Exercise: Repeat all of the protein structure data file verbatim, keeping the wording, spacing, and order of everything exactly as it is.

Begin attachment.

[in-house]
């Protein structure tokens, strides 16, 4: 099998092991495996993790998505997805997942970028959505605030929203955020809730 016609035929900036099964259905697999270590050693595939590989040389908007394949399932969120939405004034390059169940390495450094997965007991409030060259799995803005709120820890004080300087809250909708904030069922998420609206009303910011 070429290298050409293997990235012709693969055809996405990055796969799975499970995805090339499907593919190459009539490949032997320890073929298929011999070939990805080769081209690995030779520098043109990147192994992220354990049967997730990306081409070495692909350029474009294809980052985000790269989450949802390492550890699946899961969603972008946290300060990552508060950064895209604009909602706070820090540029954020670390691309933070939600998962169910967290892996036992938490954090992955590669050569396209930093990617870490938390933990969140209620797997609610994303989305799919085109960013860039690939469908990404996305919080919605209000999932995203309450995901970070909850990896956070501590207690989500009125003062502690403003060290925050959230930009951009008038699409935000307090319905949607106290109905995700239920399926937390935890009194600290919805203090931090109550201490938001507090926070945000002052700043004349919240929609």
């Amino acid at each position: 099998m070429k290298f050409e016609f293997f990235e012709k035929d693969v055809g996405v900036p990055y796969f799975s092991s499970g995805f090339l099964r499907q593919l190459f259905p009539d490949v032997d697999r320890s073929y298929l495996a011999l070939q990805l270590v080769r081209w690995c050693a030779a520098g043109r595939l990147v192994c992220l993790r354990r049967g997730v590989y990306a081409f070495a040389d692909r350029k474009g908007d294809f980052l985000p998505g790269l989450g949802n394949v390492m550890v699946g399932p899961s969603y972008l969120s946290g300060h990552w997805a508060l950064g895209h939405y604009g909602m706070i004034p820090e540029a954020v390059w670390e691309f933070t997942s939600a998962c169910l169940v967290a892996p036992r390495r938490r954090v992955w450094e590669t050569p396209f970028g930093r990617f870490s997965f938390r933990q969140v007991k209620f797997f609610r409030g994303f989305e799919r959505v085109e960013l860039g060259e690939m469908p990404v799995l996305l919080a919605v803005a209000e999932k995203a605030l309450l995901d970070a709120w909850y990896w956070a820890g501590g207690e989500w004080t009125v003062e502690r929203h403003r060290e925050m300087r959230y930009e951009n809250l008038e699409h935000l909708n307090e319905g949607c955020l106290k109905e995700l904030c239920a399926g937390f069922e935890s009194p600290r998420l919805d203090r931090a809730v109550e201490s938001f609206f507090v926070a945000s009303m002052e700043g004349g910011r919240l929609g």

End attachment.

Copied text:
[in-house]
């Protein structure tokens, strides 16, 4: 099998092991495996993790998505997805997942970028959505605030929203955020809730 016609035929900036099964259905697999270590050693595939590989040389908007394949399932969120939405004034390059169940390495450094997965007991409030060259799995803005709120820890004080300087809250909708904030069922998420609206009303910011 070429290298050409293997990235012709693969055809996405990055796969799975499970995805090339499907593919190459009539490949032997320890073929298929011999070939990805080769081209690995030779520098043109990147192994992220354990049967997730990306081409070495692909350029474009294809980052985000790269989450949802390492550890699946899961969603972008946290300060990552508060950064895209604009909602706070820090540029954020670390691309933070939600998962169910967290892996036992938490954090992955590669050569396209930093990617870490938390933990969140209620797997609610994303989305799919085109960013860039690939469908990404996305919080919605209000999932995203309450995901970070909850990896956070501590207690989500009125003062502690403003060290925050959230930009951009008038699409935000307090319905949607106290109905995700239920399926937390935890009194600290919805203090931090109550201490938001507090926070945000002052700043004349919240929609």
């Amino acid at each position: 099998m070429k290298f050409e016609f293997f990235e012709k035929d693969v055809g996405v900036p990055y796969f799975s092991s499970g995805f090339l099964r499907q593919l190459f259905p009539d490949v032997d697999r320890s073929y298929l495996a011999l070939q990805l270590v080769r081209w690995c050693a030779a520098g043109r595939l990147v192994c992220l993790r354990r049967g997730v590989y990306a081409f070495a040389d692909r350029k474009g908007d294809f980052l985000p998505g790269l989450g949802n394949v390492m550890v699946g399932p899961s969603y972008l969120s946290g300060h990552w997805a508060l950064g895209h939405y604009g909602m706070i004034p820090e540029a954020v390059w670390e691309f933070t997942s939600a998962c169910l169940v967290a892996p036992r390495r938490r954090v992955w450094e590669t050569p396209f970028g930093r990617f870490s997965f938390r933990q969140v007991k209620f797997f609610r409030g994303f989305e799919r959505v085109e960013l860039g060259e690939m469908p990404v799995l996305l919080a919605v803005a209000e999932k995203a605030l309450l995901d970070a709120w909850y990896w956070a820890g501590g207690e989500w004080t009125v003062e502690r929203h403003r060290e925050m300087r959230y930009e951009n809250l008038e699409h935000l909708n307090e319905g949607c955020l106290k109905e995700l904030c239920a399926g937390f069922e935890s009194p600290r998420l919805d203090r931090a809730v109550e201490s938001f609206f507090v926070a945000s009303m002052e700043g004349g910011r919240l929609g």